The world has quickly come to realize that U.S. hegemony, cemented after the fall of the Soviet Union in December 1991, has taken a wrecking ball to the world order. Trust in U.S. leadership within the Global South is at an all-time low. As the U.S. struggles to offer anything but war and austerity, China has strengthened its global prestige by offering diplomacy and win-win cooperation in all fields. The U.S. was on the sidelines as China helped broker a peace agreement between Saudi Arabia and Iran in March. China’s leadership in multilateral institutions such as the Shanghai Cooperation Organization and BRICS, a group comprising the world’s five leading emerging economies—Brazil, Russia, India, China and South Africa, has been embraced by the Global South. This is evidenced by the expressed interest in and admission into these organizations of nations in Africa, Latin America and Asia over the past two years alone.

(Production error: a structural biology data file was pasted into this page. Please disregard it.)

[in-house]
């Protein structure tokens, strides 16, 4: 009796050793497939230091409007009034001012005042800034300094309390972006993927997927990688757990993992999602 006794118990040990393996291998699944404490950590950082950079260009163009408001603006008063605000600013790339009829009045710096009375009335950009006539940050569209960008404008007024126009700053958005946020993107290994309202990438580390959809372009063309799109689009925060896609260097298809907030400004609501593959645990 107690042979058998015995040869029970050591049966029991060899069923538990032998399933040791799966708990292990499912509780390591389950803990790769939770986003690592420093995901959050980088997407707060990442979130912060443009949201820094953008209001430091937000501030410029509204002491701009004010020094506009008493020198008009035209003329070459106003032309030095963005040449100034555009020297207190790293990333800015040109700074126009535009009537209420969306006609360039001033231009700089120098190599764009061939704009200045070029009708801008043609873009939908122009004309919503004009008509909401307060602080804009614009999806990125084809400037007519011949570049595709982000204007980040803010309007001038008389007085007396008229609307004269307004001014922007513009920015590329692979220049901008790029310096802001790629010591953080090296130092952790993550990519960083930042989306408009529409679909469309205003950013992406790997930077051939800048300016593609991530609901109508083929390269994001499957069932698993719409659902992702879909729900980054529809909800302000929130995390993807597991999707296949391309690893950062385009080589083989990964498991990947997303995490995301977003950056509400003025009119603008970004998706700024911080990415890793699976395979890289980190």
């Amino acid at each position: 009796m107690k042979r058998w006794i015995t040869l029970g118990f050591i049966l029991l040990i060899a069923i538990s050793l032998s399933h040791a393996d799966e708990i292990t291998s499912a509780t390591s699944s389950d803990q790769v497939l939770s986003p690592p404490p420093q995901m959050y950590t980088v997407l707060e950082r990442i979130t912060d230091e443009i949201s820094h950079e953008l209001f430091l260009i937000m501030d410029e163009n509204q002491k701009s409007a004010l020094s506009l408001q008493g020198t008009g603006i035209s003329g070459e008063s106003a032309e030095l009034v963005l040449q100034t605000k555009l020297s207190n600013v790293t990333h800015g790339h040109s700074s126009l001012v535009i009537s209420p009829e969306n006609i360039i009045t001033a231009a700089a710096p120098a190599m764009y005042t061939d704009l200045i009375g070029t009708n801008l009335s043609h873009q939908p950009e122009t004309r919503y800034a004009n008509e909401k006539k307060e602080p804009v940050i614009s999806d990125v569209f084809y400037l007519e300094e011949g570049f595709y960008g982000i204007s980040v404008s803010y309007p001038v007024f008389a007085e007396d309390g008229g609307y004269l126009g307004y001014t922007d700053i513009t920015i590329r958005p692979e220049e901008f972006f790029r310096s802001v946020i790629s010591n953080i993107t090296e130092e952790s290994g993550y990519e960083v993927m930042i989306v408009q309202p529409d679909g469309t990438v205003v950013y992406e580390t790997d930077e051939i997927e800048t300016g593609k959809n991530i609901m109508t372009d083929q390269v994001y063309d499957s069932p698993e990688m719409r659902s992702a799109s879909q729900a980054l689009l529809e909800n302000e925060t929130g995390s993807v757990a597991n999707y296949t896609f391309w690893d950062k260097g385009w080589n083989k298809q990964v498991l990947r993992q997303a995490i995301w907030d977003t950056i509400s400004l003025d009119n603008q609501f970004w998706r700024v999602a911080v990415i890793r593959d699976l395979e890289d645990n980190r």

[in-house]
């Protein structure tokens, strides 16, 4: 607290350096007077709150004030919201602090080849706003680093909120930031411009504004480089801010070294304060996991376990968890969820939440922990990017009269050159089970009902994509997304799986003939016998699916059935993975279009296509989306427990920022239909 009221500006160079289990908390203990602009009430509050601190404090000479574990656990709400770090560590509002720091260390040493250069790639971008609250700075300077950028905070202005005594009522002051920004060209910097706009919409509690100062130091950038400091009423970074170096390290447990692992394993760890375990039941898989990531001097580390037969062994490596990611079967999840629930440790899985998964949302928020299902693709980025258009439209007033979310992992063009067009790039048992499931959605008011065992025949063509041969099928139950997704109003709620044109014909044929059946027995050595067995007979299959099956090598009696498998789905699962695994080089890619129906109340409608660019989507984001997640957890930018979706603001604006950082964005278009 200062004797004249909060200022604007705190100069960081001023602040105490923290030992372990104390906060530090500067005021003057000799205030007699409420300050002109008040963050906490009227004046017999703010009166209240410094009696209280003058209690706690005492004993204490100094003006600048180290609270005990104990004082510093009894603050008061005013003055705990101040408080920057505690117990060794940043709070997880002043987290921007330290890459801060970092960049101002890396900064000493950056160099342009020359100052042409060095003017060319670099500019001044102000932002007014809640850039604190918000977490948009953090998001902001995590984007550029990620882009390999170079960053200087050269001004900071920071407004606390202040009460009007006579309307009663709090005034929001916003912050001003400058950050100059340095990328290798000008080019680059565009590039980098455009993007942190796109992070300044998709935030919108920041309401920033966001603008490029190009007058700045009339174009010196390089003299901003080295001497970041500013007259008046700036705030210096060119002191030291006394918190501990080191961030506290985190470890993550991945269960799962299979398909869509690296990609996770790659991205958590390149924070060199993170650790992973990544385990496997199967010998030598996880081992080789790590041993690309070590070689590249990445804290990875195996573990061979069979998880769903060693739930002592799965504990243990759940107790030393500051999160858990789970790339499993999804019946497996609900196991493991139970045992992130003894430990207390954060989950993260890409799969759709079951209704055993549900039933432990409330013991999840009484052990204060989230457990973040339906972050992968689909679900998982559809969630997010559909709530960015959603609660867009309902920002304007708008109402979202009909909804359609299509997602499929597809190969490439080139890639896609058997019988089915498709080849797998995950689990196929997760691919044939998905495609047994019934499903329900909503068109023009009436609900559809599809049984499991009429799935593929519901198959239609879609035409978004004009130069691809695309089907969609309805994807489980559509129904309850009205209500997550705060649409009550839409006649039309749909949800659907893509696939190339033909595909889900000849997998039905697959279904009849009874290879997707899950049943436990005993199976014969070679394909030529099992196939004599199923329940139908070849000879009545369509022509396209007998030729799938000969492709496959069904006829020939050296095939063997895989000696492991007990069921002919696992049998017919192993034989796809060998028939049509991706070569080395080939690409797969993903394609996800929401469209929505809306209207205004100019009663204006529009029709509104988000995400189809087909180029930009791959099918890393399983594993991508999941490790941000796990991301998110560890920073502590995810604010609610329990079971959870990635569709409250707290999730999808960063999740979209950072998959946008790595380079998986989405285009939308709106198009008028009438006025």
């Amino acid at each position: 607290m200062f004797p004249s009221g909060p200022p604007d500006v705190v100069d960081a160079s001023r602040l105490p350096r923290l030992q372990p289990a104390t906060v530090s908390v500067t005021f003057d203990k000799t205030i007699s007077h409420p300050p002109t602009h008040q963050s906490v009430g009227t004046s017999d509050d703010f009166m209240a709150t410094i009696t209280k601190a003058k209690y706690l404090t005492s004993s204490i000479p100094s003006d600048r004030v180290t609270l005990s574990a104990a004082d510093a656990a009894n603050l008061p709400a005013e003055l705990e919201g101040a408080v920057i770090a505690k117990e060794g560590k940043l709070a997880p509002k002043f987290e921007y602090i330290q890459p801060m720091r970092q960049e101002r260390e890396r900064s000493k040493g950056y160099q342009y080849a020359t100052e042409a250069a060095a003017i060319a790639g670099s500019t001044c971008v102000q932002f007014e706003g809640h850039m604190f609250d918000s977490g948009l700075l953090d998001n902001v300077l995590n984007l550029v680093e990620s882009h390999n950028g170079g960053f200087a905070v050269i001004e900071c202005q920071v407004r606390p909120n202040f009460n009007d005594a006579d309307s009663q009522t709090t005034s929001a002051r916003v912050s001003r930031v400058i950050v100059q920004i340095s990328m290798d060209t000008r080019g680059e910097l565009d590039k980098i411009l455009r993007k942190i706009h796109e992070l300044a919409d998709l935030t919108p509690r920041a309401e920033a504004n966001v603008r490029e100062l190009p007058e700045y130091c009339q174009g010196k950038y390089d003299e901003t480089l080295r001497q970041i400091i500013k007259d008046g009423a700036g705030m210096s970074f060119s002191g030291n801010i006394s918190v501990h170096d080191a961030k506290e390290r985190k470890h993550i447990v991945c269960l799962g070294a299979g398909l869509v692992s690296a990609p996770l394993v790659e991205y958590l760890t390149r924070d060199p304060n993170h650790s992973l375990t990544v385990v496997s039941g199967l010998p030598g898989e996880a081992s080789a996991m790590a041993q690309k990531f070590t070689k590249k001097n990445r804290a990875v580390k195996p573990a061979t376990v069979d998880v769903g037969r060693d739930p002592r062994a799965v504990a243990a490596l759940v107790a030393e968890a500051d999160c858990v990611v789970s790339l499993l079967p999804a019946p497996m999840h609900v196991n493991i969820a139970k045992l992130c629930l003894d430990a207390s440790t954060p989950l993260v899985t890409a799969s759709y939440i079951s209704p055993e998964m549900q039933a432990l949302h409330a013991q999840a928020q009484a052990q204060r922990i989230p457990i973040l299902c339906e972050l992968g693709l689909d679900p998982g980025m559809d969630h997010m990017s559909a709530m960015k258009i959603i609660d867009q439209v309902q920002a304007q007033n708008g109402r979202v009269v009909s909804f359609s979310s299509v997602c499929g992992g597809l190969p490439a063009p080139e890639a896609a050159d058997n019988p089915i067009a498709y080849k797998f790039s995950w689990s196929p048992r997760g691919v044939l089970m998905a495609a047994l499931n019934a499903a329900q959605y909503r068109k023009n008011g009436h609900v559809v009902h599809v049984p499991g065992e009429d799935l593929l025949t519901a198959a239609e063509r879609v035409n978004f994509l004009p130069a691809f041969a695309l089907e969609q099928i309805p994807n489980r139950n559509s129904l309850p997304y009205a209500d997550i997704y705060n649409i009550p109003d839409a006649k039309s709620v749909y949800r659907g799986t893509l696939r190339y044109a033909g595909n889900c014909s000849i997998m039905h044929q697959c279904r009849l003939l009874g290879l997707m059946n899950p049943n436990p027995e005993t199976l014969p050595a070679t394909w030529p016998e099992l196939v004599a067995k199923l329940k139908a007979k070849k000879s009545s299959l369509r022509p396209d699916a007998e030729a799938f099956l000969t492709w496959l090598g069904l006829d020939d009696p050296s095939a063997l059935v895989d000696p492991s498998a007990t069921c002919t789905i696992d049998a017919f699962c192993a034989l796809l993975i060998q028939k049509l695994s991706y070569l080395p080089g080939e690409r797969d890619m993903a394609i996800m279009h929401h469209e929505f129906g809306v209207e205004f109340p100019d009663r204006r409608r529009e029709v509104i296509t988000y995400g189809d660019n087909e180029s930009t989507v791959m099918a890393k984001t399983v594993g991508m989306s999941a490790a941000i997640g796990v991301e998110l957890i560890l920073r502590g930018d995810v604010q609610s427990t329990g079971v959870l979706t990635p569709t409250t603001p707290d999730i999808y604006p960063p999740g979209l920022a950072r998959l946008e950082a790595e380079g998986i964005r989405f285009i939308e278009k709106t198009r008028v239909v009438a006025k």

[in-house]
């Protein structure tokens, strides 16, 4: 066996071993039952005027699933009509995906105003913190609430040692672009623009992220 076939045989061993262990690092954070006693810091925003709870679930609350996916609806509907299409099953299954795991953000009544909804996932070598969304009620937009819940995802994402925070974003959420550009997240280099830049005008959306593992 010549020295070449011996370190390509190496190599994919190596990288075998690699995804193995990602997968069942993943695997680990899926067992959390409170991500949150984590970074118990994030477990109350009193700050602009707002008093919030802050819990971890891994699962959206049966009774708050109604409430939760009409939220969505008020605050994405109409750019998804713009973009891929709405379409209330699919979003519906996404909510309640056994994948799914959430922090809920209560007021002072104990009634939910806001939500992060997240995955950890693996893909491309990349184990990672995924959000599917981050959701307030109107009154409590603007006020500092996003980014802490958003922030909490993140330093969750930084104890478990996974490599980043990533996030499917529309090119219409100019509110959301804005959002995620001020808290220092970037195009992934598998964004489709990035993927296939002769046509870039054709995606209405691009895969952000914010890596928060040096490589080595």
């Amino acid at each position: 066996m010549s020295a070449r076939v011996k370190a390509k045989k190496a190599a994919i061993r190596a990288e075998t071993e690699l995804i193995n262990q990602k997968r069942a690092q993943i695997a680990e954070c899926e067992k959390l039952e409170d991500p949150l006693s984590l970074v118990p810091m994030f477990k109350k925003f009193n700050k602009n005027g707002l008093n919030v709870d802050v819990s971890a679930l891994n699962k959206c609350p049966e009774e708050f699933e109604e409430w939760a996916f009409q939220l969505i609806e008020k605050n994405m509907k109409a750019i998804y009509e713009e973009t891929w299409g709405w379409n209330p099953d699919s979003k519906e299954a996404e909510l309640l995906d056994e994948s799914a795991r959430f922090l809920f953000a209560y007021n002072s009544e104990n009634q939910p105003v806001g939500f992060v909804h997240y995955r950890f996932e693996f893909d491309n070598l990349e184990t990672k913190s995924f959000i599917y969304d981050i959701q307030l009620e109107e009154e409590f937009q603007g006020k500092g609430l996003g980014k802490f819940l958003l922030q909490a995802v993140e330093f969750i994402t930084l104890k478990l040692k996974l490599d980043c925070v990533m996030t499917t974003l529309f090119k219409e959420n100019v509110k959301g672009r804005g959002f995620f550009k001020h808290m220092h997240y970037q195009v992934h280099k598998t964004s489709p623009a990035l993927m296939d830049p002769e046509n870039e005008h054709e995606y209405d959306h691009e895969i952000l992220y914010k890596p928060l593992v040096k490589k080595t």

As the saying goes, those who live in glass houses should not throw stones. The recent “Summit for Democracy” offered no anchor to the sinking ship called U.S. hegemony. Rather, the U.S. used it to throw stones at China, Russia and other nations it deems a “threat” to its interests. The summit only served as a reminder that political leadership within the Biden administration has abdicated its responsibility to resolve the pressing problems at home.